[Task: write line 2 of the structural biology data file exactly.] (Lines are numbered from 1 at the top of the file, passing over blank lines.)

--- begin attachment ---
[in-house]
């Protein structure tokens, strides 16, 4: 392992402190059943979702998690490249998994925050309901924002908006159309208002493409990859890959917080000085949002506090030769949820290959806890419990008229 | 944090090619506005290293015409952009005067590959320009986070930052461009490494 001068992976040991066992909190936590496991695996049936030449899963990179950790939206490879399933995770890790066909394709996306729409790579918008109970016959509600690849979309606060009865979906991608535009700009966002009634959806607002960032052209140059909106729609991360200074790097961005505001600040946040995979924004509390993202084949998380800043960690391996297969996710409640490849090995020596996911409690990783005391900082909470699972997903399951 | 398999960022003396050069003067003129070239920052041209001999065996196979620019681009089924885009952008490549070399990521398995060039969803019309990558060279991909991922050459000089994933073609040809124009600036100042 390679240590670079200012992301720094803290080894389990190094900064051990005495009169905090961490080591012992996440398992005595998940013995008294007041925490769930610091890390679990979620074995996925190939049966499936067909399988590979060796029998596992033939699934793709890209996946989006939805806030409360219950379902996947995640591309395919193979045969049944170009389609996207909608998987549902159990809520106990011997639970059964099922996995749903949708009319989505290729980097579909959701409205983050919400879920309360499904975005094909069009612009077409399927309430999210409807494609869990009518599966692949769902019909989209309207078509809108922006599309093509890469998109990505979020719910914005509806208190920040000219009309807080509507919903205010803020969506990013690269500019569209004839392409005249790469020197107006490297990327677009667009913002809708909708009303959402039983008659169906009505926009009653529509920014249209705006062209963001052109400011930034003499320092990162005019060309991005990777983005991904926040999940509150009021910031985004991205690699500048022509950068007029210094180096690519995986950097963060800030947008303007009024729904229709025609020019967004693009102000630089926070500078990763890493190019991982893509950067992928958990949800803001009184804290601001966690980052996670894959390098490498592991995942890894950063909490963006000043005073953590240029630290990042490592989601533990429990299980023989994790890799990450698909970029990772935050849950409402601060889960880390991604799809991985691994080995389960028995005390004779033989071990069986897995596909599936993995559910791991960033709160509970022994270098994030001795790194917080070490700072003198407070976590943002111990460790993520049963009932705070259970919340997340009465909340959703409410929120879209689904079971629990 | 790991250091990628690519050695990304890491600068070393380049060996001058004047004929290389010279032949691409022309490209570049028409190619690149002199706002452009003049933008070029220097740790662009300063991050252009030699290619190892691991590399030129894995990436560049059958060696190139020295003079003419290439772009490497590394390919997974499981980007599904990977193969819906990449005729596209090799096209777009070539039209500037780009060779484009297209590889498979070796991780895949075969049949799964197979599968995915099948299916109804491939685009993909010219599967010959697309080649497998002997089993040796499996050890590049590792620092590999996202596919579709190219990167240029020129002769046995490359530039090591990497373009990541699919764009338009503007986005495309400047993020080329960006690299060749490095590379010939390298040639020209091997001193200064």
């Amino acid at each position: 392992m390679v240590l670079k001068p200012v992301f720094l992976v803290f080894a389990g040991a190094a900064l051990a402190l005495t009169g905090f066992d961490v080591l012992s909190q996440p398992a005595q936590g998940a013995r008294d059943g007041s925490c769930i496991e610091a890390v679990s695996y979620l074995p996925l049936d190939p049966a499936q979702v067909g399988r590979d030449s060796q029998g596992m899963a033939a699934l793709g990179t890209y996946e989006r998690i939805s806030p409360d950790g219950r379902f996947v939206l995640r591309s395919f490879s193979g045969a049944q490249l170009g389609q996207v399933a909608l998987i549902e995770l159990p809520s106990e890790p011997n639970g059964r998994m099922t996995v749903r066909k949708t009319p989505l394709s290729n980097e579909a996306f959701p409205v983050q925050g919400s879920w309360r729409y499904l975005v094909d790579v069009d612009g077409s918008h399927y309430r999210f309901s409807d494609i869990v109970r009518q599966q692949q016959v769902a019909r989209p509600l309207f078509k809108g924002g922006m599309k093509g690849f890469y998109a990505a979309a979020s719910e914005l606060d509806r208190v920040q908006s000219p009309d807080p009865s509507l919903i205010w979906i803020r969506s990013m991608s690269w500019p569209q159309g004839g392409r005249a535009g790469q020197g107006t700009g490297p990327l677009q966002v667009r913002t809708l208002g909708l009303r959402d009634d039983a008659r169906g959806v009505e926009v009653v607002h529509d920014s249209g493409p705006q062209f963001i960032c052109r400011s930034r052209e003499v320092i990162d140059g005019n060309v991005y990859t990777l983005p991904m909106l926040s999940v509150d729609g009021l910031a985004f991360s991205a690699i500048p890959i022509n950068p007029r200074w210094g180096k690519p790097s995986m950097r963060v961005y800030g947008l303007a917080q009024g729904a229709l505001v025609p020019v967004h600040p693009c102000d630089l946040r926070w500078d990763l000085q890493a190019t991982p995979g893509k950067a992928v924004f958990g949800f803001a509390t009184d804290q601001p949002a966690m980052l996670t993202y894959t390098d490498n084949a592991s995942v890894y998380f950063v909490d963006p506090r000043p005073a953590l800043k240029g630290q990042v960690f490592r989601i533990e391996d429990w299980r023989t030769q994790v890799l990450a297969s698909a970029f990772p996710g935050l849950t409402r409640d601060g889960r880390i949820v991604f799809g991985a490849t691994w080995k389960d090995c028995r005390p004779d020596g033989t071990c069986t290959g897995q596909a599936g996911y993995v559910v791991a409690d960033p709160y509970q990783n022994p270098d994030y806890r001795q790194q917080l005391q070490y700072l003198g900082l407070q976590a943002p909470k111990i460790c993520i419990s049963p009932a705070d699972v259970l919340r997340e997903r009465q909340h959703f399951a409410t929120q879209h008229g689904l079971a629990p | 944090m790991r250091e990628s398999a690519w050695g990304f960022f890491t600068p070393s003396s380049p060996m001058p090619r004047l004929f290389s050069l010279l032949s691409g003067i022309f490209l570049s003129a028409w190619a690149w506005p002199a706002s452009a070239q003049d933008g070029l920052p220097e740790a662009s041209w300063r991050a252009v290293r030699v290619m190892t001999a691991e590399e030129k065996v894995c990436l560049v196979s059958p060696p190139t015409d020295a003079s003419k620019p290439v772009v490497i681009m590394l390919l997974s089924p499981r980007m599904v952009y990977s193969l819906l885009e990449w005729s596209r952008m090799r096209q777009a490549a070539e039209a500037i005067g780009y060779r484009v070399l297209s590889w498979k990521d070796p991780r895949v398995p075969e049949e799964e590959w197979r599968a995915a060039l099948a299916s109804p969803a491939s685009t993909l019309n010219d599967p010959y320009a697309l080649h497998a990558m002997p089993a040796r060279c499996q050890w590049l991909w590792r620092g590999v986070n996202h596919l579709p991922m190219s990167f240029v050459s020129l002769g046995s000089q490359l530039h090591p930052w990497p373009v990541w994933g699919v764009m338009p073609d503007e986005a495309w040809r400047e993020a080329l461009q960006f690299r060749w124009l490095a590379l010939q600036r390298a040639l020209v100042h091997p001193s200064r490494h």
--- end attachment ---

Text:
């Protein structure tokens, strides 16, 4: 392992402190059943979702998690490249998994925050309901924002908006159309208002493409990859890959917080000085949002506090030769949820290959806890419990008229 | 944090090619506005290293015409952009005067590959320009986070930052461009490494 001068992976040991066992909190936590496991695996049936030449899963990179950790939206490879399933995770890790066909394709996306729409790579918008109970016959509600690849979309606060009865979906991608535009700009966002009634959806607002960032052209140059909106729609991360200074790097961005505001600040946040995979924004509390993202084949998380800043960690391996297969996710409640490849090995020596996911409690990783005391900082909470699972997903399951 | 398999960022003396050069003067003129070239920052041209001999065996196979620019681009089924885009952008490549070399990521398995060039969803019309990558060279991909991922050459000089994933073609040809124009600036100042 390679240590670079200012992301720094803290080894389990190094900064051990005495009169905090961490080591012992996440398992005595998940013995008294007041925490769930610091890390679990979620074995996925190939049966499936067909399988590979060796029998596992033939699934793709890209996946989006939805806030409360219950379902996947995640591309395919193979045969049944170009389609996207909608998987549902159990809520106990011997639970059964099922996995749903949708009319989505290729980097579909959701409205983050919400879920309360499904975005094909069009612009077409399927309430999210409807494609869990009518599966692949769902019909989209309207078509809108922006599309093509890469998109990505979020719910914005509806208190920040000219009309807080509507919903205010803020969506990013690269500019569209004839392409005249790469020197107006490297990327677009667009913002809708909708009303959402039983008659169906009505926009009653529509920014249209705006062209963001052109400011930034003499320092990162005019060309991005990777983005991904926040999940509150009021910031985004991205690699500048022509950068007029210094180096690519995986950097963060800030947008303007009024729904229709025609020019967004693009102000630089926070500078990763890493190019991982893509950067992928958990949800803001009184804290601001966690980052996670894959390098490498592991995942890894950063909490963006000043005073953590240029630290990042490592989601533990429990299980023989994790890799990450698909970029990772935050849950409402601060889960880390991604799809991985691994080995389960028995005390004779033989071990069986897995596909599936993995559910791991960033709160509970022994270098994030001795790194917080070490700072003198407070976590943002111990460790993520049963009932705070259970919340997340009465909340959703409410929120879209689904079971629990 | 790991250091990628690519050695990304890491600068070393380049060996001058004047004929290389010279032949691409022309490209570049028409190619690149002199706002452009003049933008070029220097740790662009300063991050252009030699290619190892691991590399030129894995990436560049059958060696190139020295003079003419290439772009490497590394390919997974499981980007599904990977193969819906990449005729596209090799096209777009070539039209500037780009060779484009297209590889498979070796991780895949075969049949799964197979599968995915099948299916109804491939685009993909010219599967010959697309080649497998002997089993040796499996050890590049590792620092590999996202596919579709190219990167240029020129002769046995490359530039090591990497373009990541699919764009338009503007986005495309400047993020080329960006690299060749490095590379010939390298040639020209091997001193200064």